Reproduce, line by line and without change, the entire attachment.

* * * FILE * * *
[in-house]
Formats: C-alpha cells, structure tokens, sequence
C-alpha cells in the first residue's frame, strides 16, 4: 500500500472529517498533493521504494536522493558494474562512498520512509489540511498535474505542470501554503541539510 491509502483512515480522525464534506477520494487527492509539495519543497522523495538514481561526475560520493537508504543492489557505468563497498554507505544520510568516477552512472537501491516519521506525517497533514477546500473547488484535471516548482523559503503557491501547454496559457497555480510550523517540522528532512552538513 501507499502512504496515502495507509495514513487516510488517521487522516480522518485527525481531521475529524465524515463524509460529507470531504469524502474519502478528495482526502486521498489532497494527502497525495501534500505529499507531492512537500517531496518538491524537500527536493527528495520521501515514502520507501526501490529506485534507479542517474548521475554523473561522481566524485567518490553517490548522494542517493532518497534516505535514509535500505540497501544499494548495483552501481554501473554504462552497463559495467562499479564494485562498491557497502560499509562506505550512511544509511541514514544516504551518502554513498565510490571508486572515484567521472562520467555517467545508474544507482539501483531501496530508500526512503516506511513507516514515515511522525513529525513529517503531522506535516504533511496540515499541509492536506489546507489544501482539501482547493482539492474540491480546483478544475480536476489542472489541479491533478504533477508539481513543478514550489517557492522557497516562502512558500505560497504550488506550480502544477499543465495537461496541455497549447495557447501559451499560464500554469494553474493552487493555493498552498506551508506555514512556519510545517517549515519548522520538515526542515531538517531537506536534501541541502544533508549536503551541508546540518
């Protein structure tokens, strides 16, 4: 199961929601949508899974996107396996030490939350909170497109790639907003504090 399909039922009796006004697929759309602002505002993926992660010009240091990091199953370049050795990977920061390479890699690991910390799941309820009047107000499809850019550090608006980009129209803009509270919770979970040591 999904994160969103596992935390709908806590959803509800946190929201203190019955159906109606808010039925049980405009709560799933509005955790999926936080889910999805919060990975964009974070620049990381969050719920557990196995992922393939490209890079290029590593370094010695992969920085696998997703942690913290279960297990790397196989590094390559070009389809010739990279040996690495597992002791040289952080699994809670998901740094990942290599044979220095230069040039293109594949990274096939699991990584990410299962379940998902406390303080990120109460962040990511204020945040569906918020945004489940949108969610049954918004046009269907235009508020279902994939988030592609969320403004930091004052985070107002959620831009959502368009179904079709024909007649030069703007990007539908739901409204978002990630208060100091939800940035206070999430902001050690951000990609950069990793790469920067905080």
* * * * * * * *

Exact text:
[in-house]
Formats: C-alpha cells, structure tokens, sequence
C-alpha cells in the first residue's frame, strides 16, 4: 500500500472529517498533493521504494536522493558494474562512498520512509489540511498535474505542470501554503541539510 491509502483512515480522525464534506477520494487527492509539495519543497522523495538514481561526475560520493537508504543492489557505468563497498554507505544520510568516477552512472537501491516519521506525517497533514477546500473547488484535471516548482523559503503557491501547454496559457497555480510550523517540522528532512552538513 501507499502512504496515502495507509495514513487516510488517521487522516480522518485527525481531521475529524465524515463524509460529507470531504469524502474519502478528495482526502486521498489532497494527502497525495501534500505529499507531492512537500517531496518538491524537500527536493527528495520521501515514502520507501526501490529506485534507479542517474548521475554523473561522481566524485567518490553517490548522494542517493532518497534516505535514509535500505540497501544499494548495483552501481554501473554504462552497463559495467562499479564494485562498491557497502560499509562506505550512511544509511541514514544516504551518502554513498565510490571508486572515484567521472562520467555517467545508474544507482539501483531501496530508500526512503516506511513507516514515515511522525513529525513529517503531522506535516504533511496540515499541509492536506489546507489544501482539501482547493482539492474540491480546483478544475480536476489542472489541479491533478504533477508539481513543478514550489517557492522557497516562502512558500505560497504550488506550480502544477499543465495537461496541455497549447495557447501559451499560464500554469494553474493552487493555493498552498506551508506555514512556519510545517517549515519548522520538515526542515531538517531537506536534501541541502544533508549536503551541508546540518
């Protein structure tokens, strides 16, 4: 199961929601949508899974996107396996030490939350909170497109790639907003504090 399909039922009796006004697929759309602002505002993926992660010009240091990091199953370049050795990977920061390479890699690991910390799941309820009047107000499809850019550090608006980009129209803009509270919770979970040591 999904994160969103596992935390709908806590959803509800946190929201203190019955159906109606808010039925049980405009709560799933509005955790999926936080889910999805919060990975964009974070620049990381969050719920557990196995992922393939490209890079290029590593370094010695992969920085696998997703942690913290279960297990790397196989590094390559070009389809010739990279040996690495597992002791040289952080699994809670998901740094990942290599044979220095230069040039293109594949990274096939699991990584990410299962379940998902406390303080990120109460962040990511204020945040569906918020945004489940949108969610049954918004046009269907235009508020279902994939988030592609969320403004930091004052985070107002959620831009959502368009179904079709024909007649030069703007990007539908739901409204978002990630208060100091939800940035206070999430902001050690951000990609950069990793790469920067905080």